With all the negative reports about America’s high school students’ poor performance in math compared to their counterparts worldwide, educators have determined that the lack of readiness when they enter school is part of the reason that many students never catch up. Research has shown that good instruction in a child’s early grades is crucial in helping them later when they must master more complex concepts. This is particularly important in closing the achievement gap between low-income children and their counterparts from higher-income families.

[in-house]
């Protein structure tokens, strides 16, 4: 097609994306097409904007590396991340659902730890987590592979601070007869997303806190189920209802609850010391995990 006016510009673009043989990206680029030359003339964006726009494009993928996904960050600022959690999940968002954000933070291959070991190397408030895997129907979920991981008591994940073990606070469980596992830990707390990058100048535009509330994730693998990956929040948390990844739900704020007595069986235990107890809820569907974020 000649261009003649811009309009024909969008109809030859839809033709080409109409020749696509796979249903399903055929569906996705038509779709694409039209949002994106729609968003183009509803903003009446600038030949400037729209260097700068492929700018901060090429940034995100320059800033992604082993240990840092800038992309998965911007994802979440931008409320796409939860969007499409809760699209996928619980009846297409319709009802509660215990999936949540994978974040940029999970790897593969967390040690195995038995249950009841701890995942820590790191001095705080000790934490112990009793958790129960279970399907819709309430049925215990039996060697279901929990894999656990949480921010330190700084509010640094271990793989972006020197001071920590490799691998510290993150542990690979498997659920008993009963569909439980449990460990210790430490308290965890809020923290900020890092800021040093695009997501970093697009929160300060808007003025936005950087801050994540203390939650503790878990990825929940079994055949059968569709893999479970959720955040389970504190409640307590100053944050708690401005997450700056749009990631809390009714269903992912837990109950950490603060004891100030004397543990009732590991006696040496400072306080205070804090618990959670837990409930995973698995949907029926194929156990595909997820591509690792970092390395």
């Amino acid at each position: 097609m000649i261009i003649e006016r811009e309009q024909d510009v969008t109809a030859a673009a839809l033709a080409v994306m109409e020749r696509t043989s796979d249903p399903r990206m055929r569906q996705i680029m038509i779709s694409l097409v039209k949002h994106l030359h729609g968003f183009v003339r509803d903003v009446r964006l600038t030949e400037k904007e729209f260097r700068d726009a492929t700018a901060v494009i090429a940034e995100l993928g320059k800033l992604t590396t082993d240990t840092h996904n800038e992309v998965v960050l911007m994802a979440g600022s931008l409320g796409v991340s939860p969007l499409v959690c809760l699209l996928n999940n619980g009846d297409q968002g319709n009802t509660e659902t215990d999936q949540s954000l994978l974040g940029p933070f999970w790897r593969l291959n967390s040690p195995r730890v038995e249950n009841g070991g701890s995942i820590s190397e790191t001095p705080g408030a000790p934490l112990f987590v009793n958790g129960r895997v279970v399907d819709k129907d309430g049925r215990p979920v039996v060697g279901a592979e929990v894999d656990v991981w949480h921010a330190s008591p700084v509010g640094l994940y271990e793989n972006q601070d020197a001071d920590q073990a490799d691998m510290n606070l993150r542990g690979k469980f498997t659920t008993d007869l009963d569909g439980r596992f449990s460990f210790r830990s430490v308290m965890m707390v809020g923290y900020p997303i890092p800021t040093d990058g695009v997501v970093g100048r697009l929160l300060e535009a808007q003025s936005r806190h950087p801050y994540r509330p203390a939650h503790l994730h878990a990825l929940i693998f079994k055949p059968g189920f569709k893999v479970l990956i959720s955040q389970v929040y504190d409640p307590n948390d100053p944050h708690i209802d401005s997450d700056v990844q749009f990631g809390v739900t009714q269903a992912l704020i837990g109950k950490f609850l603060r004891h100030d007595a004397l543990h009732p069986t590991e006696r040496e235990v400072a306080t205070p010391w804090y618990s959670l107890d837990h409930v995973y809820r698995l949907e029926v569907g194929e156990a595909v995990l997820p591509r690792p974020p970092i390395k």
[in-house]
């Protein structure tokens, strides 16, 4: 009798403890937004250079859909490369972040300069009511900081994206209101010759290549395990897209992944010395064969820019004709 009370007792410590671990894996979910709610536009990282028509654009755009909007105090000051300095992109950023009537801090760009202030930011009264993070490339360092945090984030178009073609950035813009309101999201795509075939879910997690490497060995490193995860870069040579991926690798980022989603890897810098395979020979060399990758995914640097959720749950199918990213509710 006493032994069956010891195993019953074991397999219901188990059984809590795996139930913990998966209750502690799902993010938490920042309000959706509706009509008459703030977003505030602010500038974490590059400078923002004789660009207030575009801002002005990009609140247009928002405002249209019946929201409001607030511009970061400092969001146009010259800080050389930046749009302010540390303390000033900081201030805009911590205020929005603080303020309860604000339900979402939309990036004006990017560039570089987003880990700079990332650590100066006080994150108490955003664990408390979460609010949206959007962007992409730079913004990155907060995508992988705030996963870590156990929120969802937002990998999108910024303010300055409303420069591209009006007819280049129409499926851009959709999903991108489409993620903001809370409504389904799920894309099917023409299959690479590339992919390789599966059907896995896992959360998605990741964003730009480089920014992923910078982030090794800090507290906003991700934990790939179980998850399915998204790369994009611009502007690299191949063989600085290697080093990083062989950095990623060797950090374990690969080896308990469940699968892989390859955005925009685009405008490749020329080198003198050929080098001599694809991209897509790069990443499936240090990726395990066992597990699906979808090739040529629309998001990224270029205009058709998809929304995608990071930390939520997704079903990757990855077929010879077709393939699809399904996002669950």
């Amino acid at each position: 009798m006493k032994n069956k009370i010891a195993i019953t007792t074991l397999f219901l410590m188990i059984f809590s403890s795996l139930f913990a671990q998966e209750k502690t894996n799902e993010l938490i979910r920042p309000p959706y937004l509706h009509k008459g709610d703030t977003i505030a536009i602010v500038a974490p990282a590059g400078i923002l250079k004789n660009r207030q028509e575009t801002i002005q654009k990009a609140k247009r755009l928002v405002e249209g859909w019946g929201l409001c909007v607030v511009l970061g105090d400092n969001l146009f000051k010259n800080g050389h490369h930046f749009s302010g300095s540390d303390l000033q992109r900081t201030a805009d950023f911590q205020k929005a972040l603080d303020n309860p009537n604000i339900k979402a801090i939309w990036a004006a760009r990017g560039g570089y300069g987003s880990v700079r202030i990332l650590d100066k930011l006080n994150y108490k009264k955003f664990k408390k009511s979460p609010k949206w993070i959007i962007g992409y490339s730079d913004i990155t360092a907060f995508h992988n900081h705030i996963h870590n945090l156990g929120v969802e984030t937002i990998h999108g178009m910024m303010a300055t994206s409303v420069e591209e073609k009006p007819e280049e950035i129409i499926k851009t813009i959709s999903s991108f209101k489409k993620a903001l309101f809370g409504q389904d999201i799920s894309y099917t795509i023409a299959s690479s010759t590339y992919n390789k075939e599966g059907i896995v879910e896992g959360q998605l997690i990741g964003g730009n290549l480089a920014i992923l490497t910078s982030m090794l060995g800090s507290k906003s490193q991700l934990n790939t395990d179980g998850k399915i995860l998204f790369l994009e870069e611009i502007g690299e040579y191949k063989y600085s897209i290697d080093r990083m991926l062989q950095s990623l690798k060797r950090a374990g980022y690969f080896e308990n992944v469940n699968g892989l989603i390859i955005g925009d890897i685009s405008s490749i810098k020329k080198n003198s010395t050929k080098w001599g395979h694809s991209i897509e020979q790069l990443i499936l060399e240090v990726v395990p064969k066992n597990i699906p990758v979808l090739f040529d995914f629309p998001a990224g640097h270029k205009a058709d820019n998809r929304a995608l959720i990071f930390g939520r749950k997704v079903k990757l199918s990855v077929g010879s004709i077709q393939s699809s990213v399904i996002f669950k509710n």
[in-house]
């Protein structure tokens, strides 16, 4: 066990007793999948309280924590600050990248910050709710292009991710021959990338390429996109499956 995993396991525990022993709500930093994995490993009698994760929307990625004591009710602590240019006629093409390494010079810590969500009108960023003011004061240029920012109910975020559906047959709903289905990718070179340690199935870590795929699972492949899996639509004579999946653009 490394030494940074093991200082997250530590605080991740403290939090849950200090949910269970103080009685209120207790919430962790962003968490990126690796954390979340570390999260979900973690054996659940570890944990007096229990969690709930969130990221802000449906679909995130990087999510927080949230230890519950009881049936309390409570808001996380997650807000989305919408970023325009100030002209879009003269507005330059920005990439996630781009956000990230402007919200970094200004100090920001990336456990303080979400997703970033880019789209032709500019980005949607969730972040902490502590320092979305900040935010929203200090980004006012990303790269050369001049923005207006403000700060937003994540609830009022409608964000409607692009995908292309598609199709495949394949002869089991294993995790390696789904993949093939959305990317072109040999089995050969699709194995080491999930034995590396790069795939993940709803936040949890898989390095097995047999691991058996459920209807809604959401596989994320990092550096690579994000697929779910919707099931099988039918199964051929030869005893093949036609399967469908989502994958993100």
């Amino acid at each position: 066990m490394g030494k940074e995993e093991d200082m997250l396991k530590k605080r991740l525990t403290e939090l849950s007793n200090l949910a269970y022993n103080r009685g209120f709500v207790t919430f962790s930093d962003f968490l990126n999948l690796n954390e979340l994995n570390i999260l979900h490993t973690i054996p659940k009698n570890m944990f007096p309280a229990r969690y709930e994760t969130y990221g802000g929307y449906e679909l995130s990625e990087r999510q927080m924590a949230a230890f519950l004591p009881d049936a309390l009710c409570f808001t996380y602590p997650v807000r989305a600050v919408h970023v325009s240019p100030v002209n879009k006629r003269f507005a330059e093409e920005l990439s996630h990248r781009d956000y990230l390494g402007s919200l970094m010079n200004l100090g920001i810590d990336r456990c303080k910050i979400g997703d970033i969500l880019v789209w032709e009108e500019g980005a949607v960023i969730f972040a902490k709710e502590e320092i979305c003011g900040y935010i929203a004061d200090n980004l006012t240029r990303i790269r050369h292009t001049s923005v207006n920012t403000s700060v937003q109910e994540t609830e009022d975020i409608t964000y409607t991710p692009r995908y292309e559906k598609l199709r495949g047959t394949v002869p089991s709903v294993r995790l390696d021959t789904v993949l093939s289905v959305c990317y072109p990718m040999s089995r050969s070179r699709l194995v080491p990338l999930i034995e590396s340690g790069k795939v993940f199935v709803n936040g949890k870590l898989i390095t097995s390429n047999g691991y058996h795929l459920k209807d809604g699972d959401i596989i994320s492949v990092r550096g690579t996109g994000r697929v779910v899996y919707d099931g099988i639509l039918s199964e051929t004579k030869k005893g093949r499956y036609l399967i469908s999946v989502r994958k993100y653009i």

In her article, “New Calculation: Math in Preschool,” Wall Street Journal’s education reporter describes a promising new teaching protocol for preschool math. About 300 preschool teachers in Chicago have received training in The Early Mathematics Education Project at Erikson Institute, a nonprofit graduate school in child development. This program incorporates math into all preschool activities even though the students probably are not aware of it. Teachers use their preschool activities to teach “fundamental math concepts such as connecting numerals to quantity, building patterns, and the idea that adding something, or someone, creates a larger number.” All of this effort is designed to create mathematical thinking; they develop reasoning and logical thinking skills.